For then shall you have your delight in the Almighty, and shall lift up your face to God.…
These words can be raised to a higher level than that on which Eliphaz placed them, and regarded as describing the sweet and wonderful prerogatives of the devout life. So understood they may rebuke, and stimulate, and encourage us to make our lives conform to the ideal here.
I. LIFE MAY BE FULL OF DELIGHT AND CONFIDENCE IN GOD. When we "delight" in a thing or person, we recognise that thing or person as fitting into a cleft of our hearts, and corresponding to some need of our natures. Without delight in God there is no real religion. The bulk of men are so sunken and embruted in animal tastes, and sensuous desires, and fleeting delights, that they have no care for the pure and calm joys which come to those who live near God. Above these stand the men whose religion is a matter of fear or of duty or of effort. And above them stand the men who serve because they trust God, but whose religion is seeking rather than finding, it is overshadowed by an unnatural and unwholesome gloom. He is the truly devout man who not only knows God to be great and holy, but feels Him to be sweet and sufficient; who not only fears, but loves. True religion is delighting in God. The next words, "Thou shalt lift up thy face unto God," express frank confidence of approach to Him. The head hangs down in the consciousness of demerit and sin. But it is possible for men to go into God's presence with a sense of peace, and to hold up their heads before their judge. There is no confidence possible for us unless we apprehend by faith, and thereon make our own the great work of Jesus Christ our Lord.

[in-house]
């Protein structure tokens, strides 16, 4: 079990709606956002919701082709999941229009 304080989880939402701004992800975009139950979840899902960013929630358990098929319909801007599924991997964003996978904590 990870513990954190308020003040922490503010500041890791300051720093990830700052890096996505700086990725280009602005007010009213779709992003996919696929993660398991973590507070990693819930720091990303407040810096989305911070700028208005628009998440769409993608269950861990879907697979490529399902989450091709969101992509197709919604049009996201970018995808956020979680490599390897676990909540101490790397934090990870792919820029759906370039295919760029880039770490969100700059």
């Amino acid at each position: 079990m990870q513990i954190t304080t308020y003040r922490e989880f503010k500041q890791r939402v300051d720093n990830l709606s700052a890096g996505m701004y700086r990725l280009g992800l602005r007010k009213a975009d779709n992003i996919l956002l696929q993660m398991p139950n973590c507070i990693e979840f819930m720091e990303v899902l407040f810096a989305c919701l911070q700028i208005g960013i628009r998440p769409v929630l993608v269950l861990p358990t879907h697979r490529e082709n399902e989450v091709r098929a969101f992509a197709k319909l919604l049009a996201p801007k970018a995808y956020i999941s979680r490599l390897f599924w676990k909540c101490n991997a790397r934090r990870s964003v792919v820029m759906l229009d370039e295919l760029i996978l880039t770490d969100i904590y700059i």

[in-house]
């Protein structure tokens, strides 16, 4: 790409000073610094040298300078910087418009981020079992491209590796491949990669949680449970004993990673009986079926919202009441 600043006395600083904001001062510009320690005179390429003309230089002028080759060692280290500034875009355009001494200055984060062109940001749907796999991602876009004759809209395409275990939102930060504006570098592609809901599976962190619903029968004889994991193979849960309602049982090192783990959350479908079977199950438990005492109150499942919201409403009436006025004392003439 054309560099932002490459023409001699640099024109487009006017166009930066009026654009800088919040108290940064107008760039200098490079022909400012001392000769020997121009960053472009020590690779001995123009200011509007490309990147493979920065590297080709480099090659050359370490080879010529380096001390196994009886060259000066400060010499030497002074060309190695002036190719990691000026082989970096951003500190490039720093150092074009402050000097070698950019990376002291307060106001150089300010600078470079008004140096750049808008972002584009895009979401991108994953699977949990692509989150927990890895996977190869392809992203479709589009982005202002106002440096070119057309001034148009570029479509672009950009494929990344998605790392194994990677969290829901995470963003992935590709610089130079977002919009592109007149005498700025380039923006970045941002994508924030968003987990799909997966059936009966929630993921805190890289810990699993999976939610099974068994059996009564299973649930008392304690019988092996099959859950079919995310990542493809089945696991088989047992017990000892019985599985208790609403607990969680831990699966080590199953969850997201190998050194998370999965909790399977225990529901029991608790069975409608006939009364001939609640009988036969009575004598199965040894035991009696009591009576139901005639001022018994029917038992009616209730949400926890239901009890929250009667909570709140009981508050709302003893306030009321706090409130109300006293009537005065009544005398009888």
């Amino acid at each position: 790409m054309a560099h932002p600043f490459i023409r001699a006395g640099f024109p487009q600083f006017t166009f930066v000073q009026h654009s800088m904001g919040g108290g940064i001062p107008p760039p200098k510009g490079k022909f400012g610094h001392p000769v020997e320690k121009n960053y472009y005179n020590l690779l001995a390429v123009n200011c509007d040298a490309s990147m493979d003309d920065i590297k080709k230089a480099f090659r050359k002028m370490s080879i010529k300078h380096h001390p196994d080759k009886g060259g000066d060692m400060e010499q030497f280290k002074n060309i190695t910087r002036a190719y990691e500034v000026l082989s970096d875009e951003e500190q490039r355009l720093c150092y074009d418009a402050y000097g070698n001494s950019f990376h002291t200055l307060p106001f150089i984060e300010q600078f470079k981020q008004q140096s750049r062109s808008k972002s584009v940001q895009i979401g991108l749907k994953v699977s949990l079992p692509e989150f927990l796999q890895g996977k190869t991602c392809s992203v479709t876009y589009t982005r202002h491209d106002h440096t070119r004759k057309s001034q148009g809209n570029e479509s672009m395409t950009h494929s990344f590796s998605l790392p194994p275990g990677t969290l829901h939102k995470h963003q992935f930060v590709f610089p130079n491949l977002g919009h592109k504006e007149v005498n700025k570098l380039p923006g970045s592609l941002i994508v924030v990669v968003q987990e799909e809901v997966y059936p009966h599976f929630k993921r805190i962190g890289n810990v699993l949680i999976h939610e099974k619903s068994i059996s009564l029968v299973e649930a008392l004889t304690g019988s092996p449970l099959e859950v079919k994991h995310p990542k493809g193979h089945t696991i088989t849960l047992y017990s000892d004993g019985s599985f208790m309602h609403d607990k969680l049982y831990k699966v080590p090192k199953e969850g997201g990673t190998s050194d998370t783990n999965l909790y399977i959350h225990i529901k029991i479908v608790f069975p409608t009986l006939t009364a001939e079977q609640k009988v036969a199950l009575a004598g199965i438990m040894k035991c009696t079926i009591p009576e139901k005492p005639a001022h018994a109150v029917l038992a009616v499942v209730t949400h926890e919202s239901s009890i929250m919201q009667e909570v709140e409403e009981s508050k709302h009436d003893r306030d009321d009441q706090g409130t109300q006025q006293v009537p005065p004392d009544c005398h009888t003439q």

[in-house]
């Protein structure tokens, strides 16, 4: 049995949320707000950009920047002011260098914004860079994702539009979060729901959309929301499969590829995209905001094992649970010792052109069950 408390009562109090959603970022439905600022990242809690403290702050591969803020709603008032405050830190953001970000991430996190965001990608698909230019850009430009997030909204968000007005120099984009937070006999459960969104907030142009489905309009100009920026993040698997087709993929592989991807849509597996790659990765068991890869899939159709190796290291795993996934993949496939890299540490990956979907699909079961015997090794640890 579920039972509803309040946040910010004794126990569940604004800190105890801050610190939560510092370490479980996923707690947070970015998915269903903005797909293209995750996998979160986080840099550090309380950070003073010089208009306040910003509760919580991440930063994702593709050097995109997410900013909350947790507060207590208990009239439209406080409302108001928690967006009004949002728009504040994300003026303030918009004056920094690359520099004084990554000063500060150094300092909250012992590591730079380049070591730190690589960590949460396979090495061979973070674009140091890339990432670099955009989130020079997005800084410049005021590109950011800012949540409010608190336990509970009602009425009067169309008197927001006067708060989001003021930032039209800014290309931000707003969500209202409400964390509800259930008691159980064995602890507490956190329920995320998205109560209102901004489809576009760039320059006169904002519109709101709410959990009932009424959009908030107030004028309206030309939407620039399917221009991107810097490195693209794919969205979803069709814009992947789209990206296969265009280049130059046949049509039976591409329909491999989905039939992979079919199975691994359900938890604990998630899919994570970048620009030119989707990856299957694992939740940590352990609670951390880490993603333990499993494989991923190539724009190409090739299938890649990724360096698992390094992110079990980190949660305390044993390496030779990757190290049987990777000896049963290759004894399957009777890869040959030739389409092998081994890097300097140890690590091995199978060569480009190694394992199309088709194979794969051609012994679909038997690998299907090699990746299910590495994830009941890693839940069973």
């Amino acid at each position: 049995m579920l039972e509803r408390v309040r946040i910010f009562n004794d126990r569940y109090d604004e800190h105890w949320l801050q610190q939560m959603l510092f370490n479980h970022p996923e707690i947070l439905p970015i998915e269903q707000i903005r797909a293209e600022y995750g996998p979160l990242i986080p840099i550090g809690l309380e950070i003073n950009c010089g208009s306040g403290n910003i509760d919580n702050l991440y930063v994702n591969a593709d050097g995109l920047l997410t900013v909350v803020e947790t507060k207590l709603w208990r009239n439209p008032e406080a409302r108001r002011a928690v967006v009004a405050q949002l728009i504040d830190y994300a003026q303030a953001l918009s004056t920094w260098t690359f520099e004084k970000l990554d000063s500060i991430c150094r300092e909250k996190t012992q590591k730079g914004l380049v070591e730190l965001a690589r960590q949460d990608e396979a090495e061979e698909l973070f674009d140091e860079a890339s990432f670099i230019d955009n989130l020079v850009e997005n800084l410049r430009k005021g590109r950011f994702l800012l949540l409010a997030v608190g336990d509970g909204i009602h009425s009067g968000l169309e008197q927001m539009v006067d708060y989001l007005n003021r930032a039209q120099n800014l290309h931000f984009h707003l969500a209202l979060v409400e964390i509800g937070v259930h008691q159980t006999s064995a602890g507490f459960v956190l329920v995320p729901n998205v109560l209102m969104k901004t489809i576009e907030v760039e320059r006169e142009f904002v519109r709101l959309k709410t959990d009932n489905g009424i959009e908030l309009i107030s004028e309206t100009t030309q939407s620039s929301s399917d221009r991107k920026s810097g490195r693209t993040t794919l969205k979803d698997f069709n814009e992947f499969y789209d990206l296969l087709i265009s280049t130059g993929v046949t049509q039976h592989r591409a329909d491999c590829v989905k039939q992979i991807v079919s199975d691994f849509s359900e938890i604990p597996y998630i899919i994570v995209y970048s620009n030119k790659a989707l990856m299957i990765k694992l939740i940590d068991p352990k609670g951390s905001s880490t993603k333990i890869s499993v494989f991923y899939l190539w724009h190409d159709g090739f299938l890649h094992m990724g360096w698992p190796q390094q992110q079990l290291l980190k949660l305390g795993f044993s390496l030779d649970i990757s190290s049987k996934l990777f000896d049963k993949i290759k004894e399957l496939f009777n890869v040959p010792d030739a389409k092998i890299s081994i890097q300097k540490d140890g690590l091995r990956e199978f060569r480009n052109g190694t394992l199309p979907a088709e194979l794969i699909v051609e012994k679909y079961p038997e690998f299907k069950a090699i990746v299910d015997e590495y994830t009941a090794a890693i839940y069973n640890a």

II. SUCH A LIFE OF DELIGHTING IN GOD WILL BE BLESSED BY THE FRANKEST INTERCOURSE WITH HIM. Three stages of this blessed communion are possible. First a prayer, then the answer; and then the rendered thank offering. And so, in swift alternation and reciprocity, is carried on the commerce between heaven and earth, between man and God. The desires rise to heaven, but heaven comes down to earth first. Prayer is not the initial stage, but the second, in the process. God first gives His promise, and the best prayer is the catching up of God's promise, and tossing it back again whence it came.
III. SUCH A LIFE WILL NEITHER KNOW FAILURE NOR DARKNESS. To serve God and to fall into the line of His purpose, and to determine nothing, nor absolutely want anything until we are sure that it is His will, — that is the secret of never failing in what we undertake.
IV. SUCH A LIFE WILL BE ALWAYS HOPEFUL AND FINALLY CROWNED WITH DELIVERANCE. Even in so blessed a life as has been described, times will come when the path plunges downward into some valley of the shadow of death. But even then the traveller will bate no jot of hope. The devout life is largely independent of circumstances, and is upheld and calmed by quiet certainty, that the general trend of its path is upward, which enables it to trudge hopefully down an occasional dip in the road. And the end will vindicate such confidence. Continuous partial deliverances lead on to, and bring about, final full salvation.
(A. Maclaren, D. D.)
Parallel VersesKJV: For then shalt thou have thy delight in the Almighty, and shalt lift up thy face unto God.